Unlike other standardized admissions tests (such as the SAT , LSAT , and MCAT ), the use and weight of GRE scores vary considerably not only from school to school, but from department to department, and from program to program.  As an example, most business schools and economics programs require very high GRE or GMAT scores for entry, while engineering programs are known to allow more score variation. Programs in liberal arts topics may only consider the applicant's verbal score to be of interest, while mathematics and science programs may only consider quantitative ability. Admission to graduate schools depends on a complex mix of several different factors.  Schools see letters of recommendation, statement of purpose, GPA, GRE score etc. Some schools use the GRE in admissions decisions, but not in funding decisions; others use the GRE for the selection of scholarship and fellowship candidates, but not for admissions. In some cases, the GRE may be a general requirement for graduate admissions imposed by the university, while particular departments may not consider the scores at all.  Graduate schools will typically provide information about how the GRE is considered in admissions and funding decisions, and the average scores of previously admitted students. In some cases programs have hard cut off requirements for the GRE, such as the Yale Economics PhD program which requires a minimum quantitative score of 160 to apply.  The best way to find out how a particular school or program evaluates a GRE score in the admissions process is to contact the person in charge of graduate admissions for the specific program in question.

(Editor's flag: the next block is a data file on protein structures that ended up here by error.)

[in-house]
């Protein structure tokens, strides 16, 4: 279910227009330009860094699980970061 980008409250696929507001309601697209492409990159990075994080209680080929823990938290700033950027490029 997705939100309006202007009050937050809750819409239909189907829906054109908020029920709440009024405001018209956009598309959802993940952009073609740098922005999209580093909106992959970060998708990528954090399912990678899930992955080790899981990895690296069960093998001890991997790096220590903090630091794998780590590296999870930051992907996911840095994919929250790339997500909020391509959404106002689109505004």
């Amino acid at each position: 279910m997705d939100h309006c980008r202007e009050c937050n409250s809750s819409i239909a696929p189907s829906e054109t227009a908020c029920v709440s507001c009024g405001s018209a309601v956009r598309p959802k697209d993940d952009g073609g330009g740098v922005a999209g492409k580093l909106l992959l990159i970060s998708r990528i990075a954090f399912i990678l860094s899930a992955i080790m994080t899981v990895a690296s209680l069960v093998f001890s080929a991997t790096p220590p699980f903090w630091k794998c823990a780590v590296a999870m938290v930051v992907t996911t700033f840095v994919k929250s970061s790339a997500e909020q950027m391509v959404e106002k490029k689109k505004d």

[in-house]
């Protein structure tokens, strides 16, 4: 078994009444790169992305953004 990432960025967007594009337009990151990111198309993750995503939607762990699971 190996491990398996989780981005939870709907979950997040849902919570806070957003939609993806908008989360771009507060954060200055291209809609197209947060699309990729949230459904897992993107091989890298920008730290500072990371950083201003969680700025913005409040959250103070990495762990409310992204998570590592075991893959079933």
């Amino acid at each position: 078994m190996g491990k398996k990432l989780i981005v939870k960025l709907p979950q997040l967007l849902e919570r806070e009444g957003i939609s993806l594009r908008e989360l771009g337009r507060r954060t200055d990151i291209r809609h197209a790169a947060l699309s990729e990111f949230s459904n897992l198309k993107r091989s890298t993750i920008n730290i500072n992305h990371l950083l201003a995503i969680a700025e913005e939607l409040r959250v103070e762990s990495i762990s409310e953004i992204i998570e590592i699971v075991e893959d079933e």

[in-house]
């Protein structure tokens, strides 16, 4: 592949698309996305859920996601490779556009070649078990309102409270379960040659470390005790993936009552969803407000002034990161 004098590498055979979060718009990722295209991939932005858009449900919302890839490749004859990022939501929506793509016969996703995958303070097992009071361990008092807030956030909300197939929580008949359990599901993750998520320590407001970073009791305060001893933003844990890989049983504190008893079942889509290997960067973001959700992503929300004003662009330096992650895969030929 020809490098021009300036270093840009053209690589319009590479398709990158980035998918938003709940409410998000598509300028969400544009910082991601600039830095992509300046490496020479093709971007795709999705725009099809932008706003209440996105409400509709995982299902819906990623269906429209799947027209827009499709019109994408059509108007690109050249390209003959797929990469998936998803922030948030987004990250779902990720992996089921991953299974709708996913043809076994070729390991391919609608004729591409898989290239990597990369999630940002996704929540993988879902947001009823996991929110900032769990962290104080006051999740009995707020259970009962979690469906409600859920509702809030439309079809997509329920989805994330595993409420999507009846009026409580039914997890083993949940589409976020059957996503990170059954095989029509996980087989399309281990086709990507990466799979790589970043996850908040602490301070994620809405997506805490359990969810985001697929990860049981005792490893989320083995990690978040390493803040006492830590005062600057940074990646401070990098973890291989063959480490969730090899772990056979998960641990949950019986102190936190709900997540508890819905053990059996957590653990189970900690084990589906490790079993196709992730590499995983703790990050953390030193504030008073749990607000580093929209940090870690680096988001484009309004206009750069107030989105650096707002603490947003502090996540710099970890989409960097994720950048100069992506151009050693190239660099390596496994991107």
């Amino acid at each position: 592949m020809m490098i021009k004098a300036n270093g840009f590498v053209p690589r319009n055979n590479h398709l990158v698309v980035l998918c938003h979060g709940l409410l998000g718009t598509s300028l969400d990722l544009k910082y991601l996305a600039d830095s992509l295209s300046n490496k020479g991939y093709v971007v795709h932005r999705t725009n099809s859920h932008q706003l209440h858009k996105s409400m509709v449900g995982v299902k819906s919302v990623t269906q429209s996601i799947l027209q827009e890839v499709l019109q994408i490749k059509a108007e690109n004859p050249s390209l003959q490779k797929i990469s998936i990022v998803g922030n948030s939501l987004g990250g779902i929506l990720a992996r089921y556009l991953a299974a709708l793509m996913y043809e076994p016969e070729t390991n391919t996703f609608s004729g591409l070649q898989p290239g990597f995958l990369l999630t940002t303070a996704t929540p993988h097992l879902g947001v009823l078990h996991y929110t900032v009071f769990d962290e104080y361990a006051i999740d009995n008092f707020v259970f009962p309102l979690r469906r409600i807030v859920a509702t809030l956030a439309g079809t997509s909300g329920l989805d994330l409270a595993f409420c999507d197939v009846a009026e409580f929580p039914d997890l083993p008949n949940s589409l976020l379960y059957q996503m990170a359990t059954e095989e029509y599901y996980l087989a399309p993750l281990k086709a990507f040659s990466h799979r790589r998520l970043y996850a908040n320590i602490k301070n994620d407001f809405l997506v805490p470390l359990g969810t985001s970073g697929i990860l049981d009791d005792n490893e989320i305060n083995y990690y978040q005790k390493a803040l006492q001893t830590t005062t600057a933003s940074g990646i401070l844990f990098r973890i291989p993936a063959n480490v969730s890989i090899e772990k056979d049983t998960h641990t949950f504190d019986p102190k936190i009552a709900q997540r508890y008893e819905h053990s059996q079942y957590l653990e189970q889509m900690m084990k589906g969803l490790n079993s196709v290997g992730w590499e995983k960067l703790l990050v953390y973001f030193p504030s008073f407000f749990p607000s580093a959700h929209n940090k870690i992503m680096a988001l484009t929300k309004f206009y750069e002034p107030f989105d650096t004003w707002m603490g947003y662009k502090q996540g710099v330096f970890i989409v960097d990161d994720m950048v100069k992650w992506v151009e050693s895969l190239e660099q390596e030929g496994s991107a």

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Try this sample GRE Issue Essay prompt for practice. Remember that you’ll have 30 minutes to complete it on GRE Test Day. There are various questions you might be asked to answer on the Issue Essay, so it's best to practice a few different prompts.